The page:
Next month marks the 35th anniversary of the historic Mariel Boatlift. In April, 1980, Fidel Castro — after 20 years of failure that could not be hidden by Soviet bailouts — allowed Cubans to depart for the United States from the Cuban port of Mariel. In a harsh rebuke to Castro, roughly 125,000 Cubans arrived on American shores within six months.
Today, Mariel stands as an American success story that is still a rebuke to Castro’s dictatorship.
For the 20 years prior to Mariel, roughly 700,000 Cubans sought exile in the United States in varying phases. Many of these exiles were professionals and many were generally welcomed.
However, the collective experience of the Mariel Cubans was not as positive. While the vast majority of them were law-abiding Cubans raising families, it was known that Castro sent, along with these political exiles, criminals. For many Americans, a “Marielito” became unfairly synonymous with crime. Many Mariel Cubans, having been set up in camps upon arrival to the United States, were, to quote Jose Martí, travelers to all parts and newcomers to none.
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Even in the tightknit Cuban exile community, many Mariel Cubans felt the sting of discrimination. Mariel Cubans came more so from the working class than did prior exiles and a higher number were Afro-Cubans. Many Cuban exiles felt that their status as “model newcomers” was put at-risk by the popular perception of Mariel Cubans. Instead of being seen as the sincere newcomers that they generally were, Mariel Cubans were attacked for Miami becoming a “paradise lost.”
However, Mariel Cubans had been through worse than mere domestic intolerance in Cuba. Many fled violent state oppression. Most arrived with nothing, as 88 percent of Mariel Cubans had less than $100 with them upon arrival. In them existed the same spirit of the prior generation of Cuban Americans, and they fled the same menace in Castro.
Like newcomers before them, Mariel Cubans became beneficiaries of a thoughtful patriotism that welcomes aspiring Americans. And like Cuban exiles before them, they worked hard, mourned for their lost homeland and gave thanks to La Virgen de Caridad del Cobre for their American journey.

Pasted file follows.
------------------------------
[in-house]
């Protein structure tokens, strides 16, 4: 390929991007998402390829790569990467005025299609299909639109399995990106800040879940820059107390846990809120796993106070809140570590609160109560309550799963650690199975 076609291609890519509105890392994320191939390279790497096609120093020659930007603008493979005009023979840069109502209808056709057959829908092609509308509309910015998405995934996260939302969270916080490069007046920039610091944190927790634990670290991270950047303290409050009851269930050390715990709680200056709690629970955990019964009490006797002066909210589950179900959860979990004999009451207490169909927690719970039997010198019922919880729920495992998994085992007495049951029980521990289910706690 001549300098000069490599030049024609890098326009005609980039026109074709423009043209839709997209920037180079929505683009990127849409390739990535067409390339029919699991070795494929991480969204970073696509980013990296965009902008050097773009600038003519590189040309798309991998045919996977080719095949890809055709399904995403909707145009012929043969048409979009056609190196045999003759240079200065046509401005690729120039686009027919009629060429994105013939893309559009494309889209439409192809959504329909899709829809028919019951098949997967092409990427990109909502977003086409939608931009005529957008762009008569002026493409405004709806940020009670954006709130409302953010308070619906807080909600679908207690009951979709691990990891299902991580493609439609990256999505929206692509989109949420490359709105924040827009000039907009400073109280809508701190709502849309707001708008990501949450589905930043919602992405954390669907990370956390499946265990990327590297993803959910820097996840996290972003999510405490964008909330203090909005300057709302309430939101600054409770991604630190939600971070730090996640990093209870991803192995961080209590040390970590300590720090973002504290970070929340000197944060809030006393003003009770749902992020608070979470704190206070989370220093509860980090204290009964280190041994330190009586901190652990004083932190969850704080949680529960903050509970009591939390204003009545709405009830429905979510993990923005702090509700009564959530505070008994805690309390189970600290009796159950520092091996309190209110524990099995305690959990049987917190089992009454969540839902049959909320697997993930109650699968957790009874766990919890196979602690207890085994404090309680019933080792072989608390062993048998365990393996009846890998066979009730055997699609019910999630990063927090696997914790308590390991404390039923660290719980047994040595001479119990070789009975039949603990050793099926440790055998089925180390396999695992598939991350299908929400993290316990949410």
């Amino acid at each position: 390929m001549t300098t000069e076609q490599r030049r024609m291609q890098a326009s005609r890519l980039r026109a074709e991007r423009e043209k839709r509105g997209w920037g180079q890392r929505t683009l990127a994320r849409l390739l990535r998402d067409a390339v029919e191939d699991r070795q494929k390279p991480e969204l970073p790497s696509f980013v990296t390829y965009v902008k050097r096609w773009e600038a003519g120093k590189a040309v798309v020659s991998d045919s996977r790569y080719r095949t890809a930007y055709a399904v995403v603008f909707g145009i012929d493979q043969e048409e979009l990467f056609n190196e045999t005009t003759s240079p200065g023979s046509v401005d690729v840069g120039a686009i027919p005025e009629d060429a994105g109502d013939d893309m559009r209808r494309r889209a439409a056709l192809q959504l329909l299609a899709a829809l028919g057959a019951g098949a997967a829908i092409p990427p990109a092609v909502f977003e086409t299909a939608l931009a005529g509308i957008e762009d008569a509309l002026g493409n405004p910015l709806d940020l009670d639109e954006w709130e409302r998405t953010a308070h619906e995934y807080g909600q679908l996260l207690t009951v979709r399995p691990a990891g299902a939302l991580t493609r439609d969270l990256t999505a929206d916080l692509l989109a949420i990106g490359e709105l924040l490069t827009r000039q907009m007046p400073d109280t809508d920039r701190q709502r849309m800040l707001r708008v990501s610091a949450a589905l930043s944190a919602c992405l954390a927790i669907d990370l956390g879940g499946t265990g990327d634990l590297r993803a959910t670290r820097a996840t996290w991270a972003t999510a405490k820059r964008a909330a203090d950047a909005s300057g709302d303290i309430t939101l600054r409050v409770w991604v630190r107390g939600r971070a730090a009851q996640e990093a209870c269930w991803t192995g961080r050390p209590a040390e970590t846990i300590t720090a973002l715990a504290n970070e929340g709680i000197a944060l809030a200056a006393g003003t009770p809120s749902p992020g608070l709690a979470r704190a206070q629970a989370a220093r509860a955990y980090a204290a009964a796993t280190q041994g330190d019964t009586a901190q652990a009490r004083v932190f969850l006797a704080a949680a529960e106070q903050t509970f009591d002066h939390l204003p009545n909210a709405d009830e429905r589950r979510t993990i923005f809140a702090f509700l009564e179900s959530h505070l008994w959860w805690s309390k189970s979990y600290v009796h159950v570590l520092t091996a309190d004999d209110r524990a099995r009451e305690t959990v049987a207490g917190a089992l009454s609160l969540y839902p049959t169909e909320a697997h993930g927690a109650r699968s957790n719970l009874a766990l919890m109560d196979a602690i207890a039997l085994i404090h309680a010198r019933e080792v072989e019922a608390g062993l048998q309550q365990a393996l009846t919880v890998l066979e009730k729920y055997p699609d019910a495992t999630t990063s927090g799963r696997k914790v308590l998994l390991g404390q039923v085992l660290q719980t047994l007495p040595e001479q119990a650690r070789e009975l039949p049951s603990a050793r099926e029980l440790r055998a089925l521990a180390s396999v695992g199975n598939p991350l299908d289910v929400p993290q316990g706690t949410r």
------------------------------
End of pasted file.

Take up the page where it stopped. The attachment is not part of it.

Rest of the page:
To those who measure American exceptionalism by how compassionate and thoughtful we are in our definition of liberty, Mariel stands as a telling American success story. And it is a success in spite of the hurdles thrown by the dictator Fidel Castro. By 2005, according to a report in the Miami Herald, they were earning, on average, more than the average South Florida resident. In the minds of most Americans — including most Cuban Americans — there is no distinction between a Mariel Cuban exile and other Cuban exiles. The experience of Cuban exiles collectively stands as a testament to the greatness of our country and a rebuke to the dictator Castro.
Every society has symbols of both its failure and success. In American society, there are few better symbols of our exceptional nature than Cuban exiles and, among Cuban exiles, few have had more adversity than Mariel Cubans. The great American challenge is, as General Colin Powell remarked, to make the “immigrant who became a citizen yesterday...as precious to us as a Mayflower descendent.” And nowhere was that moral challenge better met than with Mariel.
Perhaps the greatest disservice an American can do is to forget where their family came from, and the internal fires and tribulations one’s immigrant ancestors had to withstand to merely be called an American. In our own time, few know of a greater struggle to merely call oneself an American than the Mariel exile.
When you think about what makes us a great country, think of the Mariel journey that began in 1980. Today, 35 years later, Mariel Cubans stand as equally proud Cuban exiles and Americans, and in their children and grandchildren today rests the future of this pluralistic country.
Attorney Luis E. Viera is vice president of Tampa Hispanic Bar Association.